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The Corner

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Mime in the Cathedral



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Writing in the Daily Telegraph, Edward Lucas launches into the Putin regime and, of course, the prosecution of those three young women with the Corner-unfriendly name (including some interesting details about what it was that they actually did: It turns out to have been rather less dramatic than is generally reported):

Now comes the prosecution of… a bunch of feminist performance artists made famous by their imprisonment and show trial. Their “crime” was to record a brief mime show at the altar of the cathedral of Christ the Saviour. They then added anti-Putin “music” (featuring scatological and blasphemous slogans) to suggest that they had actually held a concert there.

Many might find that in bad taste and would accept that police can arrest those using a holy place for political protest. But the three women on trial (who all deny involvement) have been in custody since March. They face up to seven years in prison on a charge of “hooliganism motivated by religious hatred or hostility”. It all smacks of a grotesque official over-reaction and the growing and sinister influence of the Orthodox hierarchy…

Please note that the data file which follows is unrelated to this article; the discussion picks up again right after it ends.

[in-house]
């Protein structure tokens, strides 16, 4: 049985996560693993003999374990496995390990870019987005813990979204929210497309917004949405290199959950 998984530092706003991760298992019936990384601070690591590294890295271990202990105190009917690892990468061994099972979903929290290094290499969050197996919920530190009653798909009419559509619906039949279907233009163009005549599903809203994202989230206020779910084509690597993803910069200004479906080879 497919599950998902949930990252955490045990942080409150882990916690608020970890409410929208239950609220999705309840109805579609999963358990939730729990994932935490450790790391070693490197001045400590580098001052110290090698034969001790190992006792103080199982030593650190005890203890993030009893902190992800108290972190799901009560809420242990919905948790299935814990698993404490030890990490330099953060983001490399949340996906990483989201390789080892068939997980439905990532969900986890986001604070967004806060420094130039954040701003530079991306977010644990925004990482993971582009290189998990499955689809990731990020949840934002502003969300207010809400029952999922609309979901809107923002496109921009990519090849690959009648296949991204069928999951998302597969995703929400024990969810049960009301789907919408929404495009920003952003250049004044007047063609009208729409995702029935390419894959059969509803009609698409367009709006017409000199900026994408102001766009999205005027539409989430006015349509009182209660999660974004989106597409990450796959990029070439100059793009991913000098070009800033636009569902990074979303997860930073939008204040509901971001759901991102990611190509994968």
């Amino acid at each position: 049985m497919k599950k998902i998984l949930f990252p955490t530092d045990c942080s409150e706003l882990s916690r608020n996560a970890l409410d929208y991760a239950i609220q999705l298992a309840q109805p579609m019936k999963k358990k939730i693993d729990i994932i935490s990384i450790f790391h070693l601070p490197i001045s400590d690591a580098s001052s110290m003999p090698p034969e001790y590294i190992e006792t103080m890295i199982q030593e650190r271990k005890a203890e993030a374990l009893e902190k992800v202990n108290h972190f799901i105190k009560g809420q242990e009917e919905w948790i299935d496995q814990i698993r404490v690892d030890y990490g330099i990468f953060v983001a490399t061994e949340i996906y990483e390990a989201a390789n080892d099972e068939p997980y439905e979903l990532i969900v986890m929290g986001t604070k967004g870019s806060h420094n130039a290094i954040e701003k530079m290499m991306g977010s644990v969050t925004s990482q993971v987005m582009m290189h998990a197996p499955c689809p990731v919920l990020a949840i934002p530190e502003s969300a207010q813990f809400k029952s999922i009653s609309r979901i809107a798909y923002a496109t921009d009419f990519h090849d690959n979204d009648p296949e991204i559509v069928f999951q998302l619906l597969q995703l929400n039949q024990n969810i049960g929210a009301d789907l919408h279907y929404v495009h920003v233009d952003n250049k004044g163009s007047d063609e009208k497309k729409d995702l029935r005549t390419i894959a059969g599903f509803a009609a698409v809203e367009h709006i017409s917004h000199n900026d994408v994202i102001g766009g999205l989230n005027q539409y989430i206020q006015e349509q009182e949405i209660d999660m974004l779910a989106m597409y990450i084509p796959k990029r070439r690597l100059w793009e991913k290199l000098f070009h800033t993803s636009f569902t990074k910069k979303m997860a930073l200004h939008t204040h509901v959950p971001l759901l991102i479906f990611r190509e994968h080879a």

Notice the addition of thoughtcrime: the hooliganism (already punishable, and, within reason, fair enough) is deemed more serious because of the opinions that is claimed were its motivation. That sort of thing couldn’t happen in the West, of course.

But back to Lucas:

. . .  The regime is dropping even the pretence of liberalisation. Instead – as [this] trial exemplifies – it appeals to ignorance, prejudice and superstition. The Russian Orthodox Church, far from offering an alternative to the greed and bullying, complements it.

Indeed it is, and one thing surely to be noted: Because of the extent to which the Russian Orthodox Church has chosen to play a political (as opposed to a national or state) role, it cannot be altogether surprised if its public premises become the site of public protest. That might not justify the nature of this particular protest, but it ought to help put some of the clerical indignation, whether genuine or generated, in context. For more on what that church has been up to check out David Satter here, and, of course, on the Corner here.

In any event, read the whole of what Lucas has to say, not least for the discussion of the failure of the “reset” and for Lucas’s explanation as to why Putin is standing by Syria’s Assad. So far as the latter is concerned, I don’t buy it all: I think that at least part of what Putin is doing is playing the great power game (in other words, it’s not just about not wanting to encourage Russian internal dissent), but, as always with Edward Lucas, there’s plenty of food for thought.



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